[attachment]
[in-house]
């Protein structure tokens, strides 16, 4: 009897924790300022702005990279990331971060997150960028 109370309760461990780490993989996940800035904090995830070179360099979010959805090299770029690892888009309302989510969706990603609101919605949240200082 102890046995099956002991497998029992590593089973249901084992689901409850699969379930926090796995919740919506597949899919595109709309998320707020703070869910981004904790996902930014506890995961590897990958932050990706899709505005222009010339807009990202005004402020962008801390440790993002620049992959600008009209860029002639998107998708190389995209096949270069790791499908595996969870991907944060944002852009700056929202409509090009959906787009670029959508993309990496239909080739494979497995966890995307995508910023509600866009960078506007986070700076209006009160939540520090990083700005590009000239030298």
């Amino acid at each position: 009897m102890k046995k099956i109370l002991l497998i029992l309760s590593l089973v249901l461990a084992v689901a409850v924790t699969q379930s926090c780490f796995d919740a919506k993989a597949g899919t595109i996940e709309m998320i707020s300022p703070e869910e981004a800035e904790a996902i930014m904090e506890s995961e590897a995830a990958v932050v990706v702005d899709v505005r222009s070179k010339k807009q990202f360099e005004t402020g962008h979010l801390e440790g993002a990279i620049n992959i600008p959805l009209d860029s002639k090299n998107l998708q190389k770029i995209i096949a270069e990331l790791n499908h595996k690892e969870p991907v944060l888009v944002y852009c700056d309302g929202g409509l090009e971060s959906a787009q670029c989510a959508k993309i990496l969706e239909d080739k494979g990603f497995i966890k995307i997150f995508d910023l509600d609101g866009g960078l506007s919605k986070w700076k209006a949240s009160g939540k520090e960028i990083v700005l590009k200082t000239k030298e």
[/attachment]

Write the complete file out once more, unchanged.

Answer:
[in-house]
């Protein structure tokens, strides 16, 4: 009897924790300022702005990279990331971060997150960028 109370309760461990780490993989996940800035904090995830070179360099979010959805090299770029690892888009309302989510969706990603609101919605949240200082 102890046995099956002991497998029992590593089973249901084992689901409850699969379930926090796995919740919506597949899919595109709309998320707020703070869910981004904790996902930014506890995961590897990958932050990706899709505005222009010339807009990202005004402020962008801390440790993002620049992959600008009209860029002639998107998708190389995209096949270069790791499908595996969870991907944060944002852009700056929202409509090009959906787009670029959508993309990496239909080739494979497995966890995307995508910023509600866009960078506007986070700076209006009160939540520090990083700005590009000239030298």
């Amino acid at each position: 009897m102890k046995k099956i109370l002991l497998i029992l309760s590593l089973v249901l461990a084992v689901a409850v924790t699969q379930s926090c780490f796995d919740a919506k993989a597949g899919t595109i996940e709309m998320i707020s300022p703070e869910e981004a800035e904790a996902i930014m904090e506890s995961e590897a995830a990958v932050v990706v702005d899709v505005r222009s070179k010339k807009q990202f360099e005004t402020g962008h979010l801390e440790g993002a990279i620049n992959i600008p959805l009209d860029s002639k090299n998107l998708q190389k770029i995209i096949a270069e990331l790791n499908h595996k690892e969870p991907v944060l888009v944002y852009c700056d309302g929202g409509l090009e971060s959906a787009q670029c989510a959508k993309i990496l969706e239909d080739k494979g990603f497995i966890k995307i997150f995508d910023l509600d609101g866009g960078l506007s919605k986070w700076k209006a949240s009160g939540k520090e960028i990083v700005l590009k200082t000239k030298e």